This one's an easy sell: a team of five people all pilot massive robot lions that, when combined together, form a towering robotic wwarrior known as Voltron: Defender of the Universe. You shouldn't really need any more reasons why this would work, since kids didn't when the cartoon first made it to American homes. Despite being written and acted in Japanese, and deciphered without a translator, the lions were cool enough to make Voltron the most successful syndicated kids' show of its time. So if the time right for a Power Rangers reboot, Voltron can't be too far behind.
What could be better to a kid than hearing they might one day wake up in a full-grown, heroic body, ready to do battle like a cartoon hero? That's the main plot of ThunderCats, when Lion-O and his group of friends travel from their doomed planet to Third Earth, arriving and waking from stasis to find that they're now full-grown. The villain, enemies, and larger mythology of the Eye of Thundera all make it an even better story, but considering the show's place in pop culture, nobody needs any convincing.
It's one thing to be chosen to become a martial artist superhero, but given a robotic animal to pilot on top of it? The Power Rangers are the kings of kids cartoon heroes, recruited to battle the galaxy's worst villains just for being "teenagers with attitude." It's hard to know what the real hook of the show actually is: the teens transformed into neon-colored ninja warriors, or when they're forced to combine their individual vehicles into the epic Megazord to take on an oversized enemy. It's easy to see why a Power Rangers movie is actually in production, but the filmmakers still need to capture the spirit, while keeping it cool for more than just diehard fans - easier said than done.
It's honestly surprising that this series hasn't already been adapted to live-action, since its unique story and inspired premise basically demand it. When the title Samurai has completed the training needed to defeat the evil Demon Aku, his enemy pulls a fast one, sending the samurai far into the future, buying himself enough time to prepare for his attack. Dropped into a technologically advanced, but fascist and dystopic society, Samurai Jack must find the way home to keep this world ruled by Aku from ever existing, as Aku sends wave after wave of killers and light-hearted hitmen to take him out. Time travel, samurai, demons - what more could you want?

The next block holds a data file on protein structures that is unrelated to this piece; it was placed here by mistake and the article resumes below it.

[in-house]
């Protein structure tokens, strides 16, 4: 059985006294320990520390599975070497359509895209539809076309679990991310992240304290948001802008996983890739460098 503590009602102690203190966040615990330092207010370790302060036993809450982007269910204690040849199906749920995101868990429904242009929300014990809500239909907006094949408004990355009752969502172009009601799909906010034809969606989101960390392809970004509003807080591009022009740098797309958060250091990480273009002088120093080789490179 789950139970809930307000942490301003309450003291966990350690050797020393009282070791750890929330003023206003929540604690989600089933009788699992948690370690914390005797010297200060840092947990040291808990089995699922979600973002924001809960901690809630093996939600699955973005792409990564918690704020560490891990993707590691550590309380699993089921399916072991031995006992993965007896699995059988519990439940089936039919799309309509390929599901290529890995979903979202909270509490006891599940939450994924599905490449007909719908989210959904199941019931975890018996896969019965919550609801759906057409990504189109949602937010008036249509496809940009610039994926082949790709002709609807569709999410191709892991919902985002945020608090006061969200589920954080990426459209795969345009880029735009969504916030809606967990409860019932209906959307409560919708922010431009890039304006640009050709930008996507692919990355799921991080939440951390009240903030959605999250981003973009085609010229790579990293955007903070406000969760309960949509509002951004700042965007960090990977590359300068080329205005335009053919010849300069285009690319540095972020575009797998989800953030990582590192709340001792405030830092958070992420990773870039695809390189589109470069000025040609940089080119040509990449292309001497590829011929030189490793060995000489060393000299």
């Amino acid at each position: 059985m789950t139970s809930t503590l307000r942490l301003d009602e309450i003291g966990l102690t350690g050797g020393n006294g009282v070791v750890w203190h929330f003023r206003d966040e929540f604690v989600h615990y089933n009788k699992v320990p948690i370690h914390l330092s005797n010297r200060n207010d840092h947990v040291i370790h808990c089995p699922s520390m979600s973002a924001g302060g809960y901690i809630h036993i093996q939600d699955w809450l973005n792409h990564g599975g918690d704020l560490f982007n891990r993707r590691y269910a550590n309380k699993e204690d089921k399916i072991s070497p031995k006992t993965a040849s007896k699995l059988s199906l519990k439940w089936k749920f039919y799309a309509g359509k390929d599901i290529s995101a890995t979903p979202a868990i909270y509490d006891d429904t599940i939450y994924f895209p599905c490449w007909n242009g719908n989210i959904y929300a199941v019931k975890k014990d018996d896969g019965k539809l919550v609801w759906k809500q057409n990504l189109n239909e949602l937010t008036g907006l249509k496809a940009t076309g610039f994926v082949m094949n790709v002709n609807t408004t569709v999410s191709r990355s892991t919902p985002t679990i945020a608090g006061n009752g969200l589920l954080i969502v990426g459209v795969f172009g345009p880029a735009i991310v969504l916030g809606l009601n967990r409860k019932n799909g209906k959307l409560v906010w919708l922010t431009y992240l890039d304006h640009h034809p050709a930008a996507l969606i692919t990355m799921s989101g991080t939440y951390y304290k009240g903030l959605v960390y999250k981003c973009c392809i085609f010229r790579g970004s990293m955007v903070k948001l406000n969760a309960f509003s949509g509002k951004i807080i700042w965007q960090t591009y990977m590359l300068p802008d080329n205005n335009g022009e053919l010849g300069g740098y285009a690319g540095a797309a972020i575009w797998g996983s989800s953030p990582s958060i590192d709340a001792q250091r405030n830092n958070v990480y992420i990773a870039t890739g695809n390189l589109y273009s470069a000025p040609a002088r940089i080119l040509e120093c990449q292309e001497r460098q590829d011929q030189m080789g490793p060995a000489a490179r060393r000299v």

Biker Mice From Mars
It may be the most far-fetched premise on our entire list, but trust us: the story of three mice-men from Mars who protect Earth from the evil that destroyed their home planet - from the backs of customized motorcycles - is one worth seeing adapted. The fact that they're actually mice men could be hard to swallow, but the story of three grease monkey aliens could give fans of the Teenage Mutant Ninja Turtles another franchise to root for - and give the Biker Mice a modern reboot to learn from.
We've got shows in space, and shows following cops - but what about a cartoon series following futuristic cops with metallic wings? That's right, the SilverHawks may not be the most original idea for a kids' show, but it's hard to argue with just how cool they are. The show was a spiritual successor to ThunderCats in several ways, so assuming that the same connection could be translated to the big screen (with a big enough budget to do their winged crimefighting justice), especially in the rage of the "shared universe" at all cost...
To be clear, we men's the cartoon series Cops, not the prime time cop series. No, we're referring to the Central Organization of Police Specialist. In other words, a team of the very best law men and women from across America, all recruited to stop Big Boss from taking over Empire City. Did we mention their leader was almost killed by Big Boss, and had his Torso replaced with cybernetic parts? If the idea of a Robocop team-up aimed at kids doesn't get your hopes for a great action comedy soaring, ghats your own fault.
Dungeons & Dragons
Ask any fan of role playing games, or D&D in particular, and they'll tell you that as cool as it is to step into the shoes of a monster or witch hunter, just playing as one doesn't even come close. Thanks to this animated series, kids could dream that they, too would plunge into the distant world of Never Land, only to wake up having been shrunk down into a forest-sized game of chess, and having the mysterious Dungeon Master assign them their skills. In other words, in a world where lines between video games and all other entertainment are starting to blur, seeing a group of kids have to deal with that revelation.